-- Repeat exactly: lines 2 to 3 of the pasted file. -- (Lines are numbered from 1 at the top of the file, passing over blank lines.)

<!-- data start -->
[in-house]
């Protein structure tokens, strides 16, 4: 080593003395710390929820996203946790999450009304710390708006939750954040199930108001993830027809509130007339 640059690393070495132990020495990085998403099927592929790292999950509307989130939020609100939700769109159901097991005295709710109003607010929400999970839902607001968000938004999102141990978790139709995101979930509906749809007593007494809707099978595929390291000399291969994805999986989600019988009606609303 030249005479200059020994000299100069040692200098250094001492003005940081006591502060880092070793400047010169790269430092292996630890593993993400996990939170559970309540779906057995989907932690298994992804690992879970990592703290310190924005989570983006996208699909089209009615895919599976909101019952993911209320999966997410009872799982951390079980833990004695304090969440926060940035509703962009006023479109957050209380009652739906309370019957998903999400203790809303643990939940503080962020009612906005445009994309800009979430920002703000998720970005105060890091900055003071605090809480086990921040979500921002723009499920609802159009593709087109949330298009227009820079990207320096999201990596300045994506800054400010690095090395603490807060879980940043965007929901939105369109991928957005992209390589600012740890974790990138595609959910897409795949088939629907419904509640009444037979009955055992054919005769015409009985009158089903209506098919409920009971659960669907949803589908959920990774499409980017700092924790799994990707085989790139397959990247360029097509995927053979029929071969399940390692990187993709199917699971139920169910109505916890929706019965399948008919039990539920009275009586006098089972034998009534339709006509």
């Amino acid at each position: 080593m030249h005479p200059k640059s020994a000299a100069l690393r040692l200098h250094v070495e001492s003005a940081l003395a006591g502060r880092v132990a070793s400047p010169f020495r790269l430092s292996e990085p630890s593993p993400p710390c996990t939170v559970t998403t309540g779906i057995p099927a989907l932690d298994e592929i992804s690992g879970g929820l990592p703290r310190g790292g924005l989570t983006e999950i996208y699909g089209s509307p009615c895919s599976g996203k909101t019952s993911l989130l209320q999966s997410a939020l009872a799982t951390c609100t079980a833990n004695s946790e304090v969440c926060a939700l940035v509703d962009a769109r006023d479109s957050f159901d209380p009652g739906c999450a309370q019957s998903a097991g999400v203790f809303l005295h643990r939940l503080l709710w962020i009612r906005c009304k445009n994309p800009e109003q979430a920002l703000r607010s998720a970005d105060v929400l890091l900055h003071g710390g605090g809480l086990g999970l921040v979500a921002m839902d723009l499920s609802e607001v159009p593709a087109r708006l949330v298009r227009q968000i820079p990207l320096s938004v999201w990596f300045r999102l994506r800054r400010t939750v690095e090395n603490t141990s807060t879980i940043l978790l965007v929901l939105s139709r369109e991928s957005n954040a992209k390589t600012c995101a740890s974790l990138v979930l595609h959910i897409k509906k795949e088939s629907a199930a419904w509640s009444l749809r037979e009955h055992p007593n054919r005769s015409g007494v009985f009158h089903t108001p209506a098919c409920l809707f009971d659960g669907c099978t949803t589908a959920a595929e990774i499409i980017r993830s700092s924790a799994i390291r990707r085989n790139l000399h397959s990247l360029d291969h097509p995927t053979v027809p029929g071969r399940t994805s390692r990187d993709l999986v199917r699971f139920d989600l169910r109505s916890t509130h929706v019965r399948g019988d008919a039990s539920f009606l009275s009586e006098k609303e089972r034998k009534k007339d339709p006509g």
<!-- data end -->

């Protein structure tokens, strides 16, 4: 080593003395710390929820996203946790999450009304710390708006939750954040199930108001993830027809509130007339 640059690393070495132990020495990085998403099927592929790292999950509307989130939020609100939700769109159901097991005295709710109003607010929400999970839902607001968000938004999102141990978790139709995101979930509906749809007593007494809707099978595929390291000399291969994805999986989600019988009606609303 030249005479200059020994000299100069040692200098250094001492003005940081006591502060880092070793400047010169790269430092292996630890593993993400996990939170559970309540779906057995989907932690298994992804690992879970990592703290310190924005989570983006996208699909089209009615895919599976909101019952993911209320999966997410009872799982951390079980833990004695304090969440926060940035509703962009006023479109957050209380009652739906309370019957998903999400203790809303643990939940503080962020009612906005445009994309800009979430920002703000998720970005105060890091900055003071605090809480086990921040979500921002723009499920609802159009593709087109949330298009227009820079990207320096999201990596300045994506800054400010690095090395603490807060879980940043965007929901939105369109991928957005992209390589600012740890974790990138595609959910897409795949088939629907419904509640009444037979009955055992054919005769015409009985009158089903209506098919409920009971659960669907949803589908959920990774499409980017700092924790799994990707085989790139397959990247360029097509995927053979029929071969399940390692990187993709199917699971139920169910109505916890929706019965399948008919039990539920009275009586006098089972034998009534339709006509």
């Amino acid at each position: 080593m030249h005479p200059k640059s020994a000299a100069l690393r040692l200098h250094v070495e001492s003005a940081l003395a006591g502060r880092v132990a070793s400047p010169f020495r790269l430092s292996e990085p630890s593993p993400p710390c996990t939170v559970t998403t309540g779906i057995p099927a989907l932690d298994e592929i992804s690992g879970g929820l990592p703290r310190g790292g924005l989570t983006e999950i996208y699909g089209s509307p009615c895919s599976g996203k909101t019952s993911l989130l209320q999966s997410a939020l009872a799982t951390c609100t079980a833990n004695s946790e304090v969440c926060a939700l940035v509703d962009a769109r006023d479109s957050f159901d209380p009652g739906c999450a309370q019957s998903a097991g999400v203790f809303l005295h643990r939940l503080l709710w962020i009612r906005c009304k445009n994309p800009e109003q979430a920002l703000r607010s998720a970005d105060v929400l890091l900055h003071g710390g605090g809480l086990g999970l921040v979500a921002m839902d723009l499920s609802e607001v159009p593709a087109r708006l949330v298009r227009q968000i820079p990207l320096s938004v999201w990596f300045r999102l994506r800054r400010t939750v690095e090395n603490t141990s807060t879980i940043l978790l965007v929901l939105s139709r369109e991928s957005n954040a992209k390589t600012c995101a740890s974790l990138v979930l595609h959910i897409k509906k795949e088939s629907a199930a419904w509640s009444l749809r037979e009955h055992p007593n054919r005769s015409g007494v009985f009158h089903t108001p209506a098919c409920l809707f009971d659960g669907c099978t949803t589908a959920a595929e990774i499409i980017r993830s700092s924790a799994i390291r990707r085989n790139l000399h397959s990247l360029d291969h097509p995927t053979v027809p029929g071969r399940t994805s390692r990187d993709l999986v199917r699971f139920d989600l169910r109505s916890t509130h929706v019965r399948g019988d008919a039990s539920f009606l009275s009586e006098k609303e089972r034998k009534k007339d339709p006509g």